This is a bar chart. It shows the length of HIV medicine refills people living with HIV are given across the country. Out of 18 013 responses, 38 said they  received 1 week, 126 said they  received 2 weeks, 96 said they received 3 weeks, 2 592 said they received 1 month, 10 980 said they received 2 months, 3 922 said they received 3 months and 243 said they received 6 months.

This chart shows the length of HIV medicine refills people living with HIV are given across the country. Out of 18 013 responses, 38 said they received 1 week, 126 said they received 2 weeks, 96 said they received 3 weeks, 2 592 said they received 1 month, 10 980 said they received 2 months, 3 922 said they received 3 months and 243 said they received 6 months.

This is unacceptable and made even worse in the time of COVID-19 where it is established that people living with HIV are at increased risk of hospitalisation and death from COVID-19. Failing to implement these policies exacerbates the vulnerability of people living with HIV to COVID-19 by exposing them to clinic conditions more often than necessary.

Unique to the Ritshidze project is the ability to drill into these issues on where — which provinces, districts, and clinics — require intervention. While no province is doing well, there are significant geographical differences. Limpopo, Eastern Cape, and Free State are all — on average — dispensing less than two months of ARVs to people living with HIV, with many individuals still collecting monthly refills. Mpumalanga and Gauteng are — by contrast — performing better with people living with HIV getting more than 2 months on average.

Alt text: This table shows the length of HIV medicine refills across provinces, with Mpumalanga and Gauteng scoring best, followed by KwaZulu-Natal and the North West scoring in the middle range, and Eastern Cape, Free State and Limpopo scoring worst. You can access an accessible version of this table here

This table shows the length of HIV medicine refills across provinces, with Mpumalanga and Gauteng scoring best, followed by KwaZulu-Natal and the North West scoring in the middle range, and Eastern Cape, Free State and Limpopo scoring worst. You can access an accessible version of this table here.

Only half of the districts monitored by Ritshidze show more people living with HIV receiving 3-month refill lengths than 1-month, with districts like Nelson Mandela Bay (EC), Ehlanzeni (MP), and King Cetshwayo (KZN) leading the way, while districts like Capricorn (LP), Mopani (LP), and Lejweleputswa (FS) are dispensing far more 1-month supplies than 3-month. Facility level data show which specific facilities are failing to implement and dispense medicines appropriately as well, with 18 facilities dispensing more 1-month supplies of ARVs than either 2 or 3-month supplies combined. Data such as these tell us not only what is failing, but where efforts must be focused to resolve these problems.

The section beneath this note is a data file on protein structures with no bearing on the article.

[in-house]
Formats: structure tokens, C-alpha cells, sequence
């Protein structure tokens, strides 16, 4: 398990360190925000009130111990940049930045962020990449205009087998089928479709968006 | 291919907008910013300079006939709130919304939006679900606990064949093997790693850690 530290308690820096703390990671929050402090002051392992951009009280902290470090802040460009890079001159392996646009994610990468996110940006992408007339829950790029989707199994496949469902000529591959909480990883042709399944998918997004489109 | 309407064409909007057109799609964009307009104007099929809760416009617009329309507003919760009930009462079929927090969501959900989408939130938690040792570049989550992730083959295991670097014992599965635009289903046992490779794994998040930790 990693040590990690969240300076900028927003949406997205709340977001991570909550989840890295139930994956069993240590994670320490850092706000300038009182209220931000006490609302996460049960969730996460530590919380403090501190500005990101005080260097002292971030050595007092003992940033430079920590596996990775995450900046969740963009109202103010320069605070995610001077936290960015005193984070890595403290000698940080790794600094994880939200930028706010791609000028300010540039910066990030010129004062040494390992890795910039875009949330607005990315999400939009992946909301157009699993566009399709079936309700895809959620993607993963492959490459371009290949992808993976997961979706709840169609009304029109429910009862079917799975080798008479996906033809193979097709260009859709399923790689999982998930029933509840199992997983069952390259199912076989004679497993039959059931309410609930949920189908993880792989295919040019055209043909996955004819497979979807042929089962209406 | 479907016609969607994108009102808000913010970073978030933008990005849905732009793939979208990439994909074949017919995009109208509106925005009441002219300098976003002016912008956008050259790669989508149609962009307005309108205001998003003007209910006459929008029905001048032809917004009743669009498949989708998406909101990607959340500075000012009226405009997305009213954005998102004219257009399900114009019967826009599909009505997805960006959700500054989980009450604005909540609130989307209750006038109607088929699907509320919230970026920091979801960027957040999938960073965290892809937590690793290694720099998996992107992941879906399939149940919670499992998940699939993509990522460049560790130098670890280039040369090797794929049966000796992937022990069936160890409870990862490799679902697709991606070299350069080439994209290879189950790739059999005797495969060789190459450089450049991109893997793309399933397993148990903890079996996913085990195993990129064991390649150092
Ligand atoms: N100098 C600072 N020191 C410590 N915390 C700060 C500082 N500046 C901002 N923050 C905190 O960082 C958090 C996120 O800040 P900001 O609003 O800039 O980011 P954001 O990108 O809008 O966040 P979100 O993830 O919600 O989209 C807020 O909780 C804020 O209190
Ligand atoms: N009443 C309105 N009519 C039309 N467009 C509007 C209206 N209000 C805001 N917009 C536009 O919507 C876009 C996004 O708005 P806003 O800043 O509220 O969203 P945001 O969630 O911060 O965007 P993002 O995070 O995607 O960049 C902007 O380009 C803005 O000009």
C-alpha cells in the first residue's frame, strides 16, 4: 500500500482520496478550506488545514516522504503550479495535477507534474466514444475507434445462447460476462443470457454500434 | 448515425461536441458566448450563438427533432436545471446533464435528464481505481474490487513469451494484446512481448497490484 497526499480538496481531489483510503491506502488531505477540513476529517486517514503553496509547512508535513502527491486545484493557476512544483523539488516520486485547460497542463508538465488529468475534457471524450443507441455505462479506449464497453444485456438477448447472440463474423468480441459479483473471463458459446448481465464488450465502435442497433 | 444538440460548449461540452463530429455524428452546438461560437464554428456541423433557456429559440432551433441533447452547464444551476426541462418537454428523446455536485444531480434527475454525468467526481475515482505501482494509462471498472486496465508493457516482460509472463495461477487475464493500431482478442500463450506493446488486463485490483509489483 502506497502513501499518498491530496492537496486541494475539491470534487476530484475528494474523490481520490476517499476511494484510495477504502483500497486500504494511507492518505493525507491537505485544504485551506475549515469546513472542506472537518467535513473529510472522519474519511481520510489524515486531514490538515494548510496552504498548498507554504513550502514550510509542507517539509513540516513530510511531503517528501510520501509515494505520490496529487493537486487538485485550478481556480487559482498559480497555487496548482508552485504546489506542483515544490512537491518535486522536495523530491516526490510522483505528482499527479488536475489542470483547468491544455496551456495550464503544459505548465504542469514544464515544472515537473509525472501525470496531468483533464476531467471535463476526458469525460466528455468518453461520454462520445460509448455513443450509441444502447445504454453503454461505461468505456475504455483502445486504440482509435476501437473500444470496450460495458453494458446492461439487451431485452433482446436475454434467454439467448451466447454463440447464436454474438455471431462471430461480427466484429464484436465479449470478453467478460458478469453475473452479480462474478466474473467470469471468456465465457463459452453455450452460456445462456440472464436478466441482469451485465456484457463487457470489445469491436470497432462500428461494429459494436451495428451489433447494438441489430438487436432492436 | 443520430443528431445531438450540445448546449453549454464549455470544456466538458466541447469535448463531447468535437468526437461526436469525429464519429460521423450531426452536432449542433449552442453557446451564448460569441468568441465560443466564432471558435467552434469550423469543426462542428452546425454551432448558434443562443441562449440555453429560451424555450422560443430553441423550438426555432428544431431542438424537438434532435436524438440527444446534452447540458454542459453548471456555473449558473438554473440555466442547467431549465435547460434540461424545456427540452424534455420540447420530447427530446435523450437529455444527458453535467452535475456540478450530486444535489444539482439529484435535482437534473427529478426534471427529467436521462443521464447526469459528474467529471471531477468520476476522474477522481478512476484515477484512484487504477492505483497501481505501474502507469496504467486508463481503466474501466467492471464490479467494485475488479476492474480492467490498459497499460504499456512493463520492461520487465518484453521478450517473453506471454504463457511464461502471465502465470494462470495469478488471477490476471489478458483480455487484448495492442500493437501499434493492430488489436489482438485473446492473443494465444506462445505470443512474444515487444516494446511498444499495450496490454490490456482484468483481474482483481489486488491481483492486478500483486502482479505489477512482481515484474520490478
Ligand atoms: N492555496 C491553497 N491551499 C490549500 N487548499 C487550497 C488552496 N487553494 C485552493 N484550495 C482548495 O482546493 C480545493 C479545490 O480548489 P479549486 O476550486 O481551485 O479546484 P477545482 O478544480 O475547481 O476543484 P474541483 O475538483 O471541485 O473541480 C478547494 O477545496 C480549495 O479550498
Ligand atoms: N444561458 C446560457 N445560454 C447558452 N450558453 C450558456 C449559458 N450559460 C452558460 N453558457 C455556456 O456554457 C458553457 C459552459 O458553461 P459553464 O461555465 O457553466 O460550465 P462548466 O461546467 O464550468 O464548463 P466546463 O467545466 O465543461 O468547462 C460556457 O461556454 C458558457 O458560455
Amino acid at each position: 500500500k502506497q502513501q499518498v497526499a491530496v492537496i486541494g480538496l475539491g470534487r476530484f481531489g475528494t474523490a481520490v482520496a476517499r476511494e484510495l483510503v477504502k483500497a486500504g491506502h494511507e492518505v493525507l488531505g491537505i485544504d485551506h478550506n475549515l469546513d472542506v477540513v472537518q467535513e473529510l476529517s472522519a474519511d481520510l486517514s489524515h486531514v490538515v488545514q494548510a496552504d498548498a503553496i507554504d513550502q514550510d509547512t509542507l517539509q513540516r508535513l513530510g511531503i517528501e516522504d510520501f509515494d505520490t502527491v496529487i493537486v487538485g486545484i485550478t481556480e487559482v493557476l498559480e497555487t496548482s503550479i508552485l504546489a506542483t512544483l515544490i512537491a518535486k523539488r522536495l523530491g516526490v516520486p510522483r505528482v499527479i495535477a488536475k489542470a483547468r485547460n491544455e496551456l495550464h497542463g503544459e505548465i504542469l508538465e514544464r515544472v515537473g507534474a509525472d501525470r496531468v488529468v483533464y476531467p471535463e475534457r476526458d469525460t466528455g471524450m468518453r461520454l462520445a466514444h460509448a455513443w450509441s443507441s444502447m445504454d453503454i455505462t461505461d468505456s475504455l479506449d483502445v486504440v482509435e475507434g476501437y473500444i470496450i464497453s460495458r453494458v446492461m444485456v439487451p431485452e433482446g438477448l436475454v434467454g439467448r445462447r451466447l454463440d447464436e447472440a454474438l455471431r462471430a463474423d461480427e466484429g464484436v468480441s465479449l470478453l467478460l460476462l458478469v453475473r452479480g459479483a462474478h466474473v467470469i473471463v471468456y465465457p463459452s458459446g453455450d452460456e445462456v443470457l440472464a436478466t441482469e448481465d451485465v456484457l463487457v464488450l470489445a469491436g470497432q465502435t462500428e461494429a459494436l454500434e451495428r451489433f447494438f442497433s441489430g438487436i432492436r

New public dashboard

While Ritshidze harnesses this data for advocacy and feedback to facilities, it is critical that the community of South Africa, health journalists, policy-makers, and all duty-bearers have access to them to also assess the health system. This is why Ritshidze is making our data publicly accessible online at http://data.ritshidze.org.za.

The dashboard — developed by amfAR — provides an easy-to-use interface for all stakeholders to access, download, and analyse our data.

One note, while Ritshidze does monitor several facilities in the Western Cape, the Western Cape Department of Health has not yet given full permission to monitor and release any data on the Western Cape publicly. We are still in discussions with the Western Cape Department of Health and hope that this issue will be resolved soon.

*Rambau is a Ritshidze Project Officer, Tshabalala is National Chairperson of the Treatment Action Campaign (TAC), and Honermann is the Deputy Director of Public Policy at amfAR. You can follow Ritshidze on twitter, facebook and instagram for regular updates or go toritshidze.org.za for more information.

NOTE: The TAC is a member of the Ritshidze  project and one of the authors of this op-ed is a TAC leader. Spotlight is published by SECTION27 and the TAC, but is editorially independent, an independence that the editors guard jealously. The views expressed in this opinion piece are not necessarily shared by Spotlight.